The Canadian Immigration Taboo: Those Who Go Back Home

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Gatineau, February 2012

Each year, about 250,000 immigrants from all around the world are granted permanent residence in Canada. For most of these newcomers, it’s the beginning of a new life after a several month-long or even several year-long wait.

And each year, an undisclosed number of permanent residents decide to go back home. Each immigrant has its own reason for kissing the “Canadian dream” goodbye, and these reasons are sometimes hard to express. Some immigrants are ashamed of going home, some are bullied into thinking that they didn’t try hard enough, and other are so resentful that nothing constructive comes out of their comments.

All immigrants go through a phase in which they hate Canada. Sometimes it happens during the lengthy immigration process: it’s hard to keep faith when you have to deal with so many administrative requirements, and when your life is pretty much put on hold waiting for someone to take a decision about your future. When I was into the process, I clearly remembered thinking that if my application was sent back to me again, I was heading back to France because I was sick and tired of that nonsense.

The rejection stage can also occur after the “honeymoon period”, when reality kicks in. Yes, Canada is fucking cold (or fucking humid, depending on the season). Yes, some Canadians don’t like immigrants. Yes, some employers are narrow-minded. Yes, the food may have been better back home. But most people eventually overcome this phase and settle down into a routine in their new country, as they become more familiar with it.

But for some immigrants, life Canada doesn’t turn out as good as expected. Life happens.

As a French, I was lucky to be able to spend almost two years in Canada before deciding to apply for permanent residence. During these two years, I “tested out” the country, started working, made friends, etc. But a lot of people from the so-called “developing countries” aren’t that lucky and can’t even get a tourist visa to visit the country they plan to immigrate to.

This can lead to a lot of issues because no matter how much you read about Canada and how prepared you are, you won’t know if the country is right for you until you actually experience it yourself.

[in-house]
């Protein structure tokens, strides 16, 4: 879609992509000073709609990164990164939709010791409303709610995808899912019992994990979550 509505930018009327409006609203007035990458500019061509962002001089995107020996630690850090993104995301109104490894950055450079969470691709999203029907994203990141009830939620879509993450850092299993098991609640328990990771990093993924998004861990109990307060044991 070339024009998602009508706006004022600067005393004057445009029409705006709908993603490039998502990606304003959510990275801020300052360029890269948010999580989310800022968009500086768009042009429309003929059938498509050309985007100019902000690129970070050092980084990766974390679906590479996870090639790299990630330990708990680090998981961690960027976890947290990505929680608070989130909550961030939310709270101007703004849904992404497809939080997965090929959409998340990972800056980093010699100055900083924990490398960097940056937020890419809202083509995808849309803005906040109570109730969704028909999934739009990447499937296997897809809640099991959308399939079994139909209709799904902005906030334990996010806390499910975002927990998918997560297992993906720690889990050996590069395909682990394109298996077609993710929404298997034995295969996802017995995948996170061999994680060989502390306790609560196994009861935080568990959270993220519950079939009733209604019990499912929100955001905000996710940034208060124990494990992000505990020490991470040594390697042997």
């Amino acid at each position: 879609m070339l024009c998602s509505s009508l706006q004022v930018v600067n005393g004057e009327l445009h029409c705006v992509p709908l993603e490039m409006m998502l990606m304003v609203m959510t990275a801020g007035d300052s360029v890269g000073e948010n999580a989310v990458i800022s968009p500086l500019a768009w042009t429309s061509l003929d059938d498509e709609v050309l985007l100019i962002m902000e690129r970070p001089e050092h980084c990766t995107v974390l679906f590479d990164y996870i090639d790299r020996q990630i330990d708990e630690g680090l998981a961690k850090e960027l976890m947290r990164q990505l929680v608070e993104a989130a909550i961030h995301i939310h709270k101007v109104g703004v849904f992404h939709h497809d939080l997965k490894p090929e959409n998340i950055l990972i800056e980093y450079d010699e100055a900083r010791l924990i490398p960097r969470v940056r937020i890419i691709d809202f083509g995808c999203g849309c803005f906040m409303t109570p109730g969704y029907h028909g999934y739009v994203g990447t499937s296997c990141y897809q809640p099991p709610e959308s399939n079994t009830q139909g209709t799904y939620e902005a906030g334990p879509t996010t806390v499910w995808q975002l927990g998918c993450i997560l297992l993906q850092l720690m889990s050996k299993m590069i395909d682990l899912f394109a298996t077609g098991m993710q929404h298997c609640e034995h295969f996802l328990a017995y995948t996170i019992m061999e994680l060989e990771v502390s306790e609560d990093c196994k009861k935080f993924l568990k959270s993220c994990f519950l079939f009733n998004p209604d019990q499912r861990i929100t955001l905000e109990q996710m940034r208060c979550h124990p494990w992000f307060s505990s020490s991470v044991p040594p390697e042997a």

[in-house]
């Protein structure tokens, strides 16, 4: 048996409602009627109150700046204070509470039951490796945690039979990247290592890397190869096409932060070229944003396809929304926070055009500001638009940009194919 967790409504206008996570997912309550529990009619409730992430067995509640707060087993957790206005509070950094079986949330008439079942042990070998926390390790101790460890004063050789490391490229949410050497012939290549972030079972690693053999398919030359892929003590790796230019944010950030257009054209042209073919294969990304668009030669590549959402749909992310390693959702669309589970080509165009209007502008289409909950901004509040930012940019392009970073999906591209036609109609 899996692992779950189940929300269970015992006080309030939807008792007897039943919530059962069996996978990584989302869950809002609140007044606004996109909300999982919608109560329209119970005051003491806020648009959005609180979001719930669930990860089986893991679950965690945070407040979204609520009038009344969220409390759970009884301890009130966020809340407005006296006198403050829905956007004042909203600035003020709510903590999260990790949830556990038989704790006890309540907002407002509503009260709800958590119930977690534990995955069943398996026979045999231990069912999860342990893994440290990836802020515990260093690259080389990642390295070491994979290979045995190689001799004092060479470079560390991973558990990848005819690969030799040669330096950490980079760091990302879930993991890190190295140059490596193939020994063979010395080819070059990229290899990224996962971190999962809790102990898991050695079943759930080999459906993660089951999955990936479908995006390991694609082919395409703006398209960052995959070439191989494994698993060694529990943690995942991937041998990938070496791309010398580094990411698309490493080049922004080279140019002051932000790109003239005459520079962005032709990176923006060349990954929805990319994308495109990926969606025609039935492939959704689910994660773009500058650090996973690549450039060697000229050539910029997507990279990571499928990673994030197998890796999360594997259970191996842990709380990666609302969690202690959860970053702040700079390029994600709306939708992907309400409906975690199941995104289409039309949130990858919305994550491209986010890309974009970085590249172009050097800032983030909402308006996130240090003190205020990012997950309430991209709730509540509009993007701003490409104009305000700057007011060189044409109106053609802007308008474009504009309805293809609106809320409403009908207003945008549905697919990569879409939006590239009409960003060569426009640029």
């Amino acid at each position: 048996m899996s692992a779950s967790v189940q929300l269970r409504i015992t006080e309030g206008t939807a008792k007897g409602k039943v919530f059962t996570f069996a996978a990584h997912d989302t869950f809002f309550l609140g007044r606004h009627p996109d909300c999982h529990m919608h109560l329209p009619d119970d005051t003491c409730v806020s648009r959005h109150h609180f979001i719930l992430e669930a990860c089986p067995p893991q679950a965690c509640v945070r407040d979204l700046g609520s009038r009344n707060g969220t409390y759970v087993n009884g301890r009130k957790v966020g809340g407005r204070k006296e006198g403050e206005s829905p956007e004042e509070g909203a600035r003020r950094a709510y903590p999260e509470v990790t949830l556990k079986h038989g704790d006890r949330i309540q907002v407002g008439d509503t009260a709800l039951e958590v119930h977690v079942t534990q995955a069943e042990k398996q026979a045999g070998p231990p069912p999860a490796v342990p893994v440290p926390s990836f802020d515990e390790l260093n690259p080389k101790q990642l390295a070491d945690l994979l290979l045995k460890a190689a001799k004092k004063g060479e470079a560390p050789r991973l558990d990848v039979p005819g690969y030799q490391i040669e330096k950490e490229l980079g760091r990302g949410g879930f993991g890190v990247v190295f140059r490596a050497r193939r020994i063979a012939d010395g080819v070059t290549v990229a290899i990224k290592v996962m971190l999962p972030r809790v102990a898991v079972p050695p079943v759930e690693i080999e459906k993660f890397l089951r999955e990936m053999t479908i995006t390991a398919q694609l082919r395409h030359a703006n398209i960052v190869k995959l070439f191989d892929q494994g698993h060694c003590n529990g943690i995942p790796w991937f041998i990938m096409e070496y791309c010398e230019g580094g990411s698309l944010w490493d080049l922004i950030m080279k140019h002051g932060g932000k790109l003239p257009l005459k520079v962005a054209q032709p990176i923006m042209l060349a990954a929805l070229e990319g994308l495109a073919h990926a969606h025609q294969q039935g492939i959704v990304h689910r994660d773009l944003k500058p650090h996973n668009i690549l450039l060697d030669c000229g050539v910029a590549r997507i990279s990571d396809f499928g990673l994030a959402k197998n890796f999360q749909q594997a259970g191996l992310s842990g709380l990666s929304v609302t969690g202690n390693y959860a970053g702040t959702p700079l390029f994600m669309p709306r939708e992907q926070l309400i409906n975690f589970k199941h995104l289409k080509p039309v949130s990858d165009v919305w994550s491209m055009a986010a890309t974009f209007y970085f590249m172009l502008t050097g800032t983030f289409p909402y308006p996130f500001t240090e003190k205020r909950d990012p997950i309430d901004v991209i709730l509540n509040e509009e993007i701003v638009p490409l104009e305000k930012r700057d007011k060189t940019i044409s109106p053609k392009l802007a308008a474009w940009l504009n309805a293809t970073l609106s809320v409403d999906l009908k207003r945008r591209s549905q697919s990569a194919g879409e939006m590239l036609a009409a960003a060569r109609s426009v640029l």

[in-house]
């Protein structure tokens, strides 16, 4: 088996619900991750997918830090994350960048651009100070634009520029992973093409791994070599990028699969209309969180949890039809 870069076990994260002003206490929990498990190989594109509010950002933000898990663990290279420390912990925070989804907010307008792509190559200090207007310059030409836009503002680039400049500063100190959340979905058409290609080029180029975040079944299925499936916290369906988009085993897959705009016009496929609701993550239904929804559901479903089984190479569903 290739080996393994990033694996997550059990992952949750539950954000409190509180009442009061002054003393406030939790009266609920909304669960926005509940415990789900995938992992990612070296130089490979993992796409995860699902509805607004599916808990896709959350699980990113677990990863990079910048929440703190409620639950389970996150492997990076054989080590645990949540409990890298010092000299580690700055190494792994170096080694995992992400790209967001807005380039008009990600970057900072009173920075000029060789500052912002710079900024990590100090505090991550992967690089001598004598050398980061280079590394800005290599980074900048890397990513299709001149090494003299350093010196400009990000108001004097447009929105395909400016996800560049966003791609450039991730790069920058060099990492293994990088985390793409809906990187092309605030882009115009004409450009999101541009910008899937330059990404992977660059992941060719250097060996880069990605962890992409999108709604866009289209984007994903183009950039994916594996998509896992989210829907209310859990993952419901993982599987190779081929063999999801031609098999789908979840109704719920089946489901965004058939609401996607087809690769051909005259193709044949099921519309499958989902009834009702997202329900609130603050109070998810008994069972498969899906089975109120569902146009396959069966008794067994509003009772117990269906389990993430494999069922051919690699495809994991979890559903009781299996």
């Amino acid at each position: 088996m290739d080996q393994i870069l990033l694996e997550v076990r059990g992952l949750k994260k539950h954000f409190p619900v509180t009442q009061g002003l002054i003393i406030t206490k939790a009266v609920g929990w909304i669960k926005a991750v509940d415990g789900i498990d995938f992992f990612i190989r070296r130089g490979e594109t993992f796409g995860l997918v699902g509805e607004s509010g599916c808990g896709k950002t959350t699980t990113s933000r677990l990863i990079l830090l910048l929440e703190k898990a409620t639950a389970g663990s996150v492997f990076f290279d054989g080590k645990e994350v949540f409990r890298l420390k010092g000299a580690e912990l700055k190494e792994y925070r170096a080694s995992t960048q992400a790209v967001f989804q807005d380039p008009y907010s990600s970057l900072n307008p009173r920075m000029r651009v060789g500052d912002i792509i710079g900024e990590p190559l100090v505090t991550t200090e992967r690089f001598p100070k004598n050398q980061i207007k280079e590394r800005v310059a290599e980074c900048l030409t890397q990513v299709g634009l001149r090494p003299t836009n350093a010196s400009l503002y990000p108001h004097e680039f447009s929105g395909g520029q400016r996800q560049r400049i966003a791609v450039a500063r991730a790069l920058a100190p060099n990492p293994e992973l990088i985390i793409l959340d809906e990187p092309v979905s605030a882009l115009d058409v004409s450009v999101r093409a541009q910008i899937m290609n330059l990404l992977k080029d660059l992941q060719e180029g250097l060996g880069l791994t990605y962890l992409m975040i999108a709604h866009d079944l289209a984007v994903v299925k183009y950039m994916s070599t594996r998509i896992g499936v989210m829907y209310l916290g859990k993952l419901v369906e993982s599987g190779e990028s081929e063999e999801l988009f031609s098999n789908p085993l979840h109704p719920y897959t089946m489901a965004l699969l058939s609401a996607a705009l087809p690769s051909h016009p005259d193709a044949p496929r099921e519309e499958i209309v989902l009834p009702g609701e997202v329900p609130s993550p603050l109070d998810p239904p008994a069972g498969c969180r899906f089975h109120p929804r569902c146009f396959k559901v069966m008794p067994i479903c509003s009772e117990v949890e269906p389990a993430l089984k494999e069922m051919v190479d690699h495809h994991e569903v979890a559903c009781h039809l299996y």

So what can you do if you don’t see any other solution but going back home?

  • Take a deep breath and talk to other immigrants. Most will have experienced what you are going through. Try to see whether you are simply going through a “rejection phase” or whether the issues are deeper.
  • Consider moving to another province, or another city. Provinces each have their own culture and “vibe”, and as a permanent resident, you can live anywhere in Canada. Even if you apply for permanent residence through the Quebec program, you do not have to stay in Quebec if it doesn’t work out for you.
  • Remember that you can lose your permanent residence if you do not meet the residency requirements, i.e. being physically present in Canada for at least two years in every five-year period. You may not think much of it if you are sure you don’t want to live in Canada anymore, but I do know immigrants who regretted losing their permanent residence status. And if you do lose it, you have to start the immigration process from scratch.
  • Consider how long you have to wait until being eligible for citizenship. Of course, becoming a Canadian citizen may not be your goal if you do not want to live in Canada anymore. But it’s still a major milestone and can offer you new opportunities. If you are a few months’ short of meeting the requirements, keep that in mind before heading home.
  • Talk about your experience. It may be hard to be objective at first but sharing the “lessons learned” will help other immigrants deciding whether Canada is right for them.

Have you ever considered going back home? Did you go through a “rejection phase” in your new country?


About Author

French woman in English Canada. World citizen, new mom, traveler, translator, writer and photographer. Looking for comrades to start a new revolution.


  1. Hi.
    I guess 50% of new immigrants to Canada like living here and the rest don’t. I belong to the latter group. I went to Canada for a better future, to earn money to support my family, and to live a safe and happy life. Unfortunately, my Canadian dream got over in just 2 months.
    I left my family and went to Canada alone. I loved it for the first few days. It’s a very beautiful and safe place to live. People follow rules and respect each other’s privacy. The weather is good (In Vancouver). However, once I started to get used to it, everything seemed normal (no more excited to see cleanliness, friendliness, etc).